In a paper published Tuesday in the journal eLife, Michael Francis, PhD, and colleagues highlight a new role for the protein NRX-1, a synaptic organizer in the nervous system of the nematode C. elegans.
Dr. Francis, associate professor of neurobiology, details how NRX-1, the nematode equivalent to the neurexin protein in mammals, must be present for the formation of synaptic connections between specific types of neurons.
In addition, the researchers found that when NRX-1 is present, the protein encourages dendritic spine-like growths, similar to those in the human brain, to make these neuron-to-neuron connections. When the protein is absent, these partner-specific synaptic connections are not made.
Francis hopes that the discovery will enable researchers to use the nematode to study the genes that control nervous system connectivity and spine outgrowth. Nematodes have a simpler nervous system than humans. Using the nematode could advance research capabilities that focus on whether neurodevelopmental and neuropsychiatric disorders, such as autism spectrum disorder, arise from defects in the establishment of connectivity in the developing brain.
“We can use the experimental strengths of this simple system to identify novel mechanisms that are important for setting up connectivity. Knowing more about the connections enables us to now ask deeper questions about the processes underlying brain development,” Francis said.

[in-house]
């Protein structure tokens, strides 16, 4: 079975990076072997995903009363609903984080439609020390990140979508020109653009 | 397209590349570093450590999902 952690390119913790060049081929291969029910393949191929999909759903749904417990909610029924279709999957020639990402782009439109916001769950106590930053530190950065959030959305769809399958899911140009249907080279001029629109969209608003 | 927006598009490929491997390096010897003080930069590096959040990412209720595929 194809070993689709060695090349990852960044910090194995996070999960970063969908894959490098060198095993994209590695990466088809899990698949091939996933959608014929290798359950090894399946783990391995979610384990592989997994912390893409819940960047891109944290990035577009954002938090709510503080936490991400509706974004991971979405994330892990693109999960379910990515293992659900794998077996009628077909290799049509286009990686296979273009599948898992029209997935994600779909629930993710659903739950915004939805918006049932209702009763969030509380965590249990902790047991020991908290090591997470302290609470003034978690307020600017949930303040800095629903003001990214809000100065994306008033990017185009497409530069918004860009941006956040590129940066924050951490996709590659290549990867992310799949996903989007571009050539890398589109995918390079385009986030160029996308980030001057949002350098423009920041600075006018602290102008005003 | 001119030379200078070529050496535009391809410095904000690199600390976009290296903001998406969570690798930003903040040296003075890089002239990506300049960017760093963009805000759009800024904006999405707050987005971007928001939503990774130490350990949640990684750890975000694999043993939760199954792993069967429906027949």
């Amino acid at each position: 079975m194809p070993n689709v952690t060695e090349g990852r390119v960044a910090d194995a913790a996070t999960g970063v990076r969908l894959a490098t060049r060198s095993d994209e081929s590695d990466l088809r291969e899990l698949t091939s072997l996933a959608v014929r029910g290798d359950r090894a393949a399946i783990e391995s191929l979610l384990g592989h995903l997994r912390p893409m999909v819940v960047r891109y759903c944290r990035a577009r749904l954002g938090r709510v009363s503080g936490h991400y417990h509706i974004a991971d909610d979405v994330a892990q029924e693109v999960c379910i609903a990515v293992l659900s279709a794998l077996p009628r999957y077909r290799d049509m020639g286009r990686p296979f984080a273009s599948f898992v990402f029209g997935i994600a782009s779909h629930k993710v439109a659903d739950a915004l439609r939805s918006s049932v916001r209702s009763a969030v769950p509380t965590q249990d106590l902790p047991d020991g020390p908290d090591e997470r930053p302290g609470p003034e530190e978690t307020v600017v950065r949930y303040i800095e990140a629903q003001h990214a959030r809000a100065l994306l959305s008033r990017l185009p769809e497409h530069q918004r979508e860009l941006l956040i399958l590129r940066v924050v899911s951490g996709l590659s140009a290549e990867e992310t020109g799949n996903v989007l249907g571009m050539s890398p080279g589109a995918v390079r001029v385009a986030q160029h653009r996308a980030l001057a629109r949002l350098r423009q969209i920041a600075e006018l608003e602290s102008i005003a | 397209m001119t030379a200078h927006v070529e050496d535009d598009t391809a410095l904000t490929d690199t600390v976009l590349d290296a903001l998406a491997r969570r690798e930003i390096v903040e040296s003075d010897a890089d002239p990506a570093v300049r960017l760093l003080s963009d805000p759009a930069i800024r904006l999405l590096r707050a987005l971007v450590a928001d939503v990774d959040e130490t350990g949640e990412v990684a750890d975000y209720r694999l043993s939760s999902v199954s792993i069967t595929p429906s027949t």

Previously, scientists, using a mouse model, discovered that neurexin proteins promote synaptic connectivity, but their roles in this process have been incompletely understood. By attaching a green fluorescent protein to the receptors at C. elegans synapses, Francis was able to study individual synapses in the living worm and determine whether there are specific genes required to establish partner-specific connections.
Francis and colleagues also saw that when NRX-1 is present, there is growth of dendritic spine-like structures that had not been previously demonstrated. This leads Francis to believe that neurexin might be involved in the growth in dendritic spines in the mammalian nervous system and that growing spines may be preferentially targeted to neurons that have neurexin.
“This opens up the opportunity to use the less complicated nematode system to understand how dendritic spines grow in a well-defined, genetically tractable system,” he said.
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